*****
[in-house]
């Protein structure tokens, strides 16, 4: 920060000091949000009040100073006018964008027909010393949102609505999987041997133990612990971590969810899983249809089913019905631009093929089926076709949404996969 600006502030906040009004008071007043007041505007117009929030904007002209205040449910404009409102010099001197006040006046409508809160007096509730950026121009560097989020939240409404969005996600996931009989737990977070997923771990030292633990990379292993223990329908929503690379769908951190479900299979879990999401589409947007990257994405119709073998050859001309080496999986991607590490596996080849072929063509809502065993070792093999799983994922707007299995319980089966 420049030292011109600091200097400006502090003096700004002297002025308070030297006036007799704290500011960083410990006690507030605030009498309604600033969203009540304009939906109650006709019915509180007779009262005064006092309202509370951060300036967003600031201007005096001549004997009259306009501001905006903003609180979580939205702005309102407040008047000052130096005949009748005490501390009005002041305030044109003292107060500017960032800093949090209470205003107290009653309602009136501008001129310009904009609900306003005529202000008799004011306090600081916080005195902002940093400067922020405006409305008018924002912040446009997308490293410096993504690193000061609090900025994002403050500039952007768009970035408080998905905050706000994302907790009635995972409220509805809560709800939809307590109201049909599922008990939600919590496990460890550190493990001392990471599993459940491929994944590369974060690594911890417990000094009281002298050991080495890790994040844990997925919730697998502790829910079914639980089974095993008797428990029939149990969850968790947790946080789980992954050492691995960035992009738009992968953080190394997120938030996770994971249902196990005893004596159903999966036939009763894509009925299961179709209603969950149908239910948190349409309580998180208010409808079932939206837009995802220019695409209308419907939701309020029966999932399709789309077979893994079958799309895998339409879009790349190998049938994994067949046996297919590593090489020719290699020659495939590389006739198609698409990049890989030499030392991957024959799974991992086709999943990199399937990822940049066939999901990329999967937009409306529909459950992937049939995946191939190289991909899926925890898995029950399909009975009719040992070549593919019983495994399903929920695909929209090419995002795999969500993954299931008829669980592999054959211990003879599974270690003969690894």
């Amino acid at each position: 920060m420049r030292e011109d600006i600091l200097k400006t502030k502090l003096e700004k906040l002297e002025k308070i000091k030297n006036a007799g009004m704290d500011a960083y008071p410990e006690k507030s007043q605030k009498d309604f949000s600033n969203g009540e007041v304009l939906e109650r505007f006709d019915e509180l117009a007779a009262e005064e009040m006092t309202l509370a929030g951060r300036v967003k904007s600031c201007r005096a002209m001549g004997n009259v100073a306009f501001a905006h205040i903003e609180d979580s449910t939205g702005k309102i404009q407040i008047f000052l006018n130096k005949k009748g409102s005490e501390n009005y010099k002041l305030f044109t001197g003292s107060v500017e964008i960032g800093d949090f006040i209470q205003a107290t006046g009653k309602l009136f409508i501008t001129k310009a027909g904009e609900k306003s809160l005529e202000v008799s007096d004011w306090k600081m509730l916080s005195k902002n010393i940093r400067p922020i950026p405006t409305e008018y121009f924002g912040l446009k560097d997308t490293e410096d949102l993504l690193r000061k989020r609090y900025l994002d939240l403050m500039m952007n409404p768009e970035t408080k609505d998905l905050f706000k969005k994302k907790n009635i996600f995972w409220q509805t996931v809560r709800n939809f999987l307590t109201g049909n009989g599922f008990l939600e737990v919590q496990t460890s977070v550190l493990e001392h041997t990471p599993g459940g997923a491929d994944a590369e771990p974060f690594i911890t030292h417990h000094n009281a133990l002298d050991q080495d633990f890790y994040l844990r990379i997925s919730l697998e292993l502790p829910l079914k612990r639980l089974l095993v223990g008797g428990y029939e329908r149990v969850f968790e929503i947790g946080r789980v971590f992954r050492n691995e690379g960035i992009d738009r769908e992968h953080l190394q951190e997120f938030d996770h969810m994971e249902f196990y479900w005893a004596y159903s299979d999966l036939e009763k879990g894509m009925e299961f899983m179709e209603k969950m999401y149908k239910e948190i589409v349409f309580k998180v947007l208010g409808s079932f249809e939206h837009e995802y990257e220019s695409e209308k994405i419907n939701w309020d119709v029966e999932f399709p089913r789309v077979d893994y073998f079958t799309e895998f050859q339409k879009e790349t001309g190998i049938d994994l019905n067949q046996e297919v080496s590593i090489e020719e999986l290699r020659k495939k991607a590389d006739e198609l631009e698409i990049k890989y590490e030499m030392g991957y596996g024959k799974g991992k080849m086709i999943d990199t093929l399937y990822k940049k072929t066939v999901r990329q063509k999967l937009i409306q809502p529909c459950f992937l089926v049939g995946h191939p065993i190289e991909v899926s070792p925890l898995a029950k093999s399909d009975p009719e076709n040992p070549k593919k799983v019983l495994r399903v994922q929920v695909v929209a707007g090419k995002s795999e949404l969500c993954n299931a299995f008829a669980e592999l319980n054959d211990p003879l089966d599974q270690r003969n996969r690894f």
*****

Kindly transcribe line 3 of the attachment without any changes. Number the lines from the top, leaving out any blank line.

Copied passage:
């Amino acid at each position: 920060m420049r030292e011109d600006i600091l200097k400006t502030k502090l003096e700004k906040l002297e002025k308070i000091k030297n006036a007799g009004m704290d500011a960083y008071p410990e006690k507030s007043q605030k009498d309604f949000s600033n969203g009540e007041v304009l939906e109650r505007f006709d019915e509180l117009a007779a009262e005064e009040m006092t309202l509370a929030g951060r300036v967003k904007s600031c201007r005096a002209m001549g004997n009259v100073a306009f501001a905006h205040i903003e609180d979580s449910t939205g702005k309102i404009q407040i008047f000052l006018n130096k005949k009748g409102s005490e501390n009005y010099k002041l305030f044109t001197g003292s107060v500017e964008i960032g800093d949090f006040i209470q205003a107290t006046g009653k309602l009136f409508i501008t001129k310009a027909g904009e609900k306003s809160l005529e202000v008799s007096d004011w306090k600081m509730l916080s005195k902002n010393i940093r400067p922020i950026p405006t409305e008018y121009f924002g912040l446009k560097d997308t490293e410096d949102l993504l690193r000061k989020r609090y900025l994002d939240l403050m500039m952007n409404p768009e970035t408080k609505d998905l905050f706000k969005k994302k907790n009635i996600f995972w409220q509805t996931v809560r709800n939809f999987l307590t109201g049909n009989g599922f008990l939600e737990v919590q496990t460890s977070v550190l493990e001392h041997t990471p599993g459940g997923a491929d994944a590369e771990p974060f690594i911890t030292h417990h000094n009281a133990l002298d050991q080495d633990f890790y994040l844990r990379i997925s919730l697998e292993l502790p829910l079914k612990r639980l089974l095993v223990g008797g428990y029939e329908r149990v969850f968790e929503i947790g946080r789980v971590f992954r050492n691995e690379g960035i992009d738009r769908e992968h953080l190394q951190e997120f938030d996770h969810m994971e249902f196990y479900w005893a004596y159903s299979d999966l036939e009763k879990g894509m009925e299961f899983m179709e209603k969950m999401y149908k239910e948190i589409v349409f309580k998180v947007l208010g409808s079932f249809e939206h837009e995802y990257e220019s695409e209308k994405i419907n939701w309020d119709v029966e999932f399709p089913r789309v077979d893994y073998f079958t799309e895998f050859q339409k879009e790349t001309g190998i049938d994994l019905n067949q046996e297919v080496s590593i090489e020719e999986l290699r020659k495939k991607a590389d006739e198609l631009e698409i990049k890989y590490e030499m030392g991957y596996g024959k799974g991992k080849m086709i999943d990199t093929l399937y990822k940049k072929t066939v999901r990329q063509k999967l937009i409306q809502p529909c459950f992937l089926v049939g995946h191939p065993i190289e991909v899926s070792p925890l898995a029950k093999s399909d009975p009719e076709n040992p070549k593919k799983v019983l495994r399903v994922q929920v695909v929209a707007g090419k995002s795999e949404l969500c993954n299931a299995f008829a669980e592999l319980n054959d211990p003879l089966d599974q270690r003969n996969r690894f």